When you think of Buddhism, the world discipline is usually not far away. In fact, discipline is right at the core of Buddhist teachings.
Its tenets emphasize maintaining a sense of control over one’s mind and body as a means to fulfillment. In fact, it preaches that we are naturally endowed with the ability to do what we want, and feel contentment at all times. However, we give up those feelings of control to someone or something outside of ourselves; we relinquish our own power to an external force that we perceive has more power. We say, “I can’t,” “I shouldn’t,” or “I won’t,” far more often than we should. We say it so much that we believe that fighting against these powers is useless, and thus we lose power over ourselves. In other words, when we tell ourselves we have no discipline, it ends up being true.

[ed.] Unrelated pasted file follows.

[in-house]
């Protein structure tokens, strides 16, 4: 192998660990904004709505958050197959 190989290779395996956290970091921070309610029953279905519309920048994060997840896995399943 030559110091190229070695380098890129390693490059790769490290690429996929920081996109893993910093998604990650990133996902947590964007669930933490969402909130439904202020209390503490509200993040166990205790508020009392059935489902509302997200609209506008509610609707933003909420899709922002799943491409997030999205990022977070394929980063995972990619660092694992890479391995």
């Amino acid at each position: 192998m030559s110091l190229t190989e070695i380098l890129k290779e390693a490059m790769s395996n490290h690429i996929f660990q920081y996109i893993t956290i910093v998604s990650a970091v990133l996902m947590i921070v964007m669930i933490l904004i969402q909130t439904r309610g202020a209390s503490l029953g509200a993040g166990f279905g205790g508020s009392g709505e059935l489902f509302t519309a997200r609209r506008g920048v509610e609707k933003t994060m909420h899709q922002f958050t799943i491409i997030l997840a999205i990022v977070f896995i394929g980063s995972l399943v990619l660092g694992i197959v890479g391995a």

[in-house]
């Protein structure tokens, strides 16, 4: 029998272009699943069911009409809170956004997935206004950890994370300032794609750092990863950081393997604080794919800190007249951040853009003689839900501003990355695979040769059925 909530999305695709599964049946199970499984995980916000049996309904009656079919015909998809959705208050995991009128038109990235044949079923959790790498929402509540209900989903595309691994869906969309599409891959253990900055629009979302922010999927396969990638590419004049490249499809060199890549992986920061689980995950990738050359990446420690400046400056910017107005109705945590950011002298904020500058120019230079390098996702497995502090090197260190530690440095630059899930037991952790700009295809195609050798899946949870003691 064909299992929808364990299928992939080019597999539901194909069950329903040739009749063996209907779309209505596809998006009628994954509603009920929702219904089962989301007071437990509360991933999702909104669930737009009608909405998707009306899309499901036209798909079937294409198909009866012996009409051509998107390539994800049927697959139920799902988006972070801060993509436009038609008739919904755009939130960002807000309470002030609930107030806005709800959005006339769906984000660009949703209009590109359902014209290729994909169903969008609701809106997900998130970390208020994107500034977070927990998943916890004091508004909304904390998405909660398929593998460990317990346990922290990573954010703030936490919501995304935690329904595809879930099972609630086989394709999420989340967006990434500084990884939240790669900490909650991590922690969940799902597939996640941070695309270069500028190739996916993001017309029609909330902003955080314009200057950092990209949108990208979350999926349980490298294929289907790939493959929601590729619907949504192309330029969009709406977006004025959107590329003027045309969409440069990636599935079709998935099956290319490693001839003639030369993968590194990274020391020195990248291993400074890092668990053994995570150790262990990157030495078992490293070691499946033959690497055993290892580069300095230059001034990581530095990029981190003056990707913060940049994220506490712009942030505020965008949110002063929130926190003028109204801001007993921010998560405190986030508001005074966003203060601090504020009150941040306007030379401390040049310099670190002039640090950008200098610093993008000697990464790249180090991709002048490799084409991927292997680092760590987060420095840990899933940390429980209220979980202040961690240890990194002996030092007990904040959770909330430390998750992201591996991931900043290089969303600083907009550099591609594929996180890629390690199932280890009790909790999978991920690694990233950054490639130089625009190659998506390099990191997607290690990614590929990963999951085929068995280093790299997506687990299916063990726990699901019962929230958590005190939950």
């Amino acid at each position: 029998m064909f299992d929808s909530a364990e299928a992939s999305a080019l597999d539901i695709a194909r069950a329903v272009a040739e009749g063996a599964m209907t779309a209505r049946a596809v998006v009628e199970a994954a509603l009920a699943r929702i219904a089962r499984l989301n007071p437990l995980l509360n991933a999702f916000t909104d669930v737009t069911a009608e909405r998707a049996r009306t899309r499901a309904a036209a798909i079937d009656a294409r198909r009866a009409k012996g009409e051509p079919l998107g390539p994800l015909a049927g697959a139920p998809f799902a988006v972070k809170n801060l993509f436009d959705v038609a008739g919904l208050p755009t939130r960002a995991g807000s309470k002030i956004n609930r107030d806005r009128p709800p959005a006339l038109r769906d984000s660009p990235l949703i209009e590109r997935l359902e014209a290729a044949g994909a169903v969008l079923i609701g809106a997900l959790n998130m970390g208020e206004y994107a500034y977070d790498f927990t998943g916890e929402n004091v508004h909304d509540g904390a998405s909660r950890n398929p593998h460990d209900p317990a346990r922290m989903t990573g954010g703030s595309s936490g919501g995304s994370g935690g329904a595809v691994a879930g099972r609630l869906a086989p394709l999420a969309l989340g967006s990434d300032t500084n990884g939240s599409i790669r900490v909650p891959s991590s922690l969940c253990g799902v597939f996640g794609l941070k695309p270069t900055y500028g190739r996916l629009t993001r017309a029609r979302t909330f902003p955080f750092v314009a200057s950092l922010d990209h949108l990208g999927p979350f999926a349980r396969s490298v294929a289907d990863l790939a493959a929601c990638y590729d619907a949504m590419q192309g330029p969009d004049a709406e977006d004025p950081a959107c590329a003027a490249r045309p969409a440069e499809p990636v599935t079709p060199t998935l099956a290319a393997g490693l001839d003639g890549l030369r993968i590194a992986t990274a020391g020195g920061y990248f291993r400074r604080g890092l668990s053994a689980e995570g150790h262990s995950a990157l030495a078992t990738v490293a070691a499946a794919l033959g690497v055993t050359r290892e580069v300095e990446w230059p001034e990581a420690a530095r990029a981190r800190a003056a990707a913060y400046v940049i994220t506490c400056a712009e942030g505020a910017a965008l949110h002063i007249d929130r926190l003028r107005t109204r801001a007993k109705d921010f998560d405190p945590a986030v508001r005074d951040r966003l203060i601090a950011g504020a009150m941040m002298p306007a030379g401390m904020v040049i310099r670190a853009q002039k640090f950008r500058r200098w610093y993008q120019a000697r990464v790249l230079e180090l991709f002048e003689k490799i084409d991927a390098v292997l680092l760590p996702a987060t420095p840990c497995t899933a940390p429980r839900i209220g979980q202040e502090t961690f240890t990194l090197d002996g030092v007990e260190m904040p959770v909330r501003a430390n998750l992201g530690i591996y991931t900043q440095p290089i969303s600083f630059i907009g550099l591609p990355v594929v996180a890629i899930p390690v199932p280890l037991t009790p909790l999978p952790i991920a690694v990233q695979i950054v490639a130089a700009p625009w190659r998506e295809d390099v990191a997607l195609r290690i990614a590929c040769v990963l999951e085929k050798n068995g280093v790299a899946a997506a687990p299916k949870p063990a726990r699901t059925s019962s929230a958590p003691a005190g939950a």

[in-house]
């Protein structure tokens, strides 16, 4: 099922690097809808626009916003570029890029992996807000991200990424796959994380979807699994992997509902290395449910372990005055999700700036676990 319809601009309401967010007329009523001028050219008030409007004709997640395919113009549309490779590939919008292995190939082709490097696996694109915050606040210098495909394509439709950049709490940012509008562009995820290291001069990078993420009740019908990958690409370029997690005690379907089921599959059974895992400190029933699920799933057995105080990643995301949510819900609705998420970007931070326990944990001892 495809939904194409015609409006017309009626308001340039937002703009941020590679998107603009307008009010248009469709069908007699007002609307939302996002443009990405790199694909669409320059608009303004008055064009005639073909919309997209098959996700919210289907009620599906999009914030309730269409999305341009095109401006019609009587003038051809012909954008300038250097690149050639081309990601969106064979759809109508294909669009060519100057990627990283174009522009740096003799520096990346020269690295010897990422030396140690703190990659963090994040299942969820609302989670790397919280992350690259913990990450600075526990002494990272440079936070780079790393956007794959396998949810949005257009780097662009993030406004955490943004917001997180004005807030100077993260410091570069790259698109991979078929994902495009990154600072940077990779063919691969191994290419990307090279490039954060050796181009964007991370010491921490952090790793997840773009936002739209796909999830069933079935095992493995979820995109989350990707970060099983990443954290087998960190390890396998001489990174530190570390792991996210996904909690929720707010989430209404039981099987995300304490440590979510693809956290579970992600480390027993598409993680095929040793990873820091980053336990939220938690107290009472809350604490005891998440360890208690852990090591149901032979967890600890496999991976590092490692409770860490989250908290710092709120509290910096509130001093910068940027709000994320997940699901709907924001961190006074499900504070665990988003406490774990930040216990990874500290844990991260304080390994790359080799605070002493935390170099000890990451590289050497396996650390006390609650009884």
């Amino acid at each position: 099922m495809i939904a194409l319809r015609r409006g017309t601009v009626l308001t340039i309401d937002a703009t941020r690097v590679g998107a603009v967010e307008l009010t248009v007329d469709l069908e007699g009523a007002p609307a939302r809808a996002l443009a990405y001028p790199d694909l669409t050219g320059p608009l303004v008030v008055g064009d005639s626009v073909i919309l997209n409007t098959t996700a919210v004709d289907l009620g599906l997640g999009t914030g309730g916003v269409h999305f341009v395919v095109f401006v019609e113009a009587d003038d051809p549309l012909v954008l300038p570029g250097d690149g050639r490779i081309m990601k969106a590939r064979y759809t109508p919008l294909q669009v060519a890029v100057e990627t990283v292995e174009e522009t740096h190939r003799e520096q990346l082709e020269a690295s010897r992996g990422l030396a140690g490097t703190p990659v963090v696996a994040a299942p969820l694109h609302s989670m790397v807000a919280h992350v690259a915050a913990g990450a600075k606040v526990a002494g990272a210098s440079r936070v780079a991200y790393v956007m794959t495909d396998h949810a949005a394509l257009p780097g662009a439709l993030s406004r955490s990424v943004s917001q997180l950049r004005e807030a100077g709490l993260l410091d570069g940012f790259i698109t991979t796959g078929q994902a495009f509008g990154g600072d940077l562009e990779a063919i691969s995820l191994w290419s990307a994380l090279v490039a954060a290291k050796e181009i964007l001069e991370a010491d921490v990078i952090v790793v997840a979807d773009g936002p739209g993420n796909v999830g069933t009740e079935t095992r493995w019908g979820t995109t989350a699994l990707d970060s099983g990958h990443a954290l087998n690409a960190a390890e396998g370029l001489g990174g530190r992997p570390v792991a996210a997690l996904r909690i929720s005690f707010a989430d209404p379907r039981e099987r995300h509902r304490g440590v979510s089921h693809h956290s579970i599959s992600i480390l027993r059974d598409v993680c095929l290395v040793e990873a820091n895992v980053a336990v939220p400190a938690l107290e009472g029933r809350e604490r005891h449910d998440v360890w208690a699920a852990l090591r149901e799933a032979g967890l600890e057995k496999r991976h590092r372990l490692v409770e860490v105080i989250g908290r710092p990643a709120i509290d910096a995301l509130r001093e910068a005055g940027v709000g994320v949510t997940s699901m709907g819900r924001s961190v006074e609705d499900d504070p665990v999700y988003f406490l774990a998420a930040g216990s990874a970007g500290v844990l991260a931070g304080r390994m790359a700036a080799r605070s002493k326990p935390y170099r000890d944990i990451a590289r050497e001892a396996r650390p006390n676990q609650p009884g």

Therefore, Buddhism teaches that a lack of personal power is illusory. It can be difficult to take that power back, but this, of course, is one of the first steps to self-discipline—believing that it’s possible and within your control.
Part of the process involves knowing exactly how we’re being blocked or prohibited from exercising that control. To that end, there are five areas that cover most, if not all, of the sources of our trepidation in taking control of our lives. If you’re just starting to figure out where your shortcomings in self-discipline exist, these five areas are helpful to start investigating yourself. If you’re a grizzled veteran seeking new methods, these five areas may provide new perspective on familiar issues.
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Peter Hollins is a bestselling author, human psychology researcher, and a dedicated student of the human condition.
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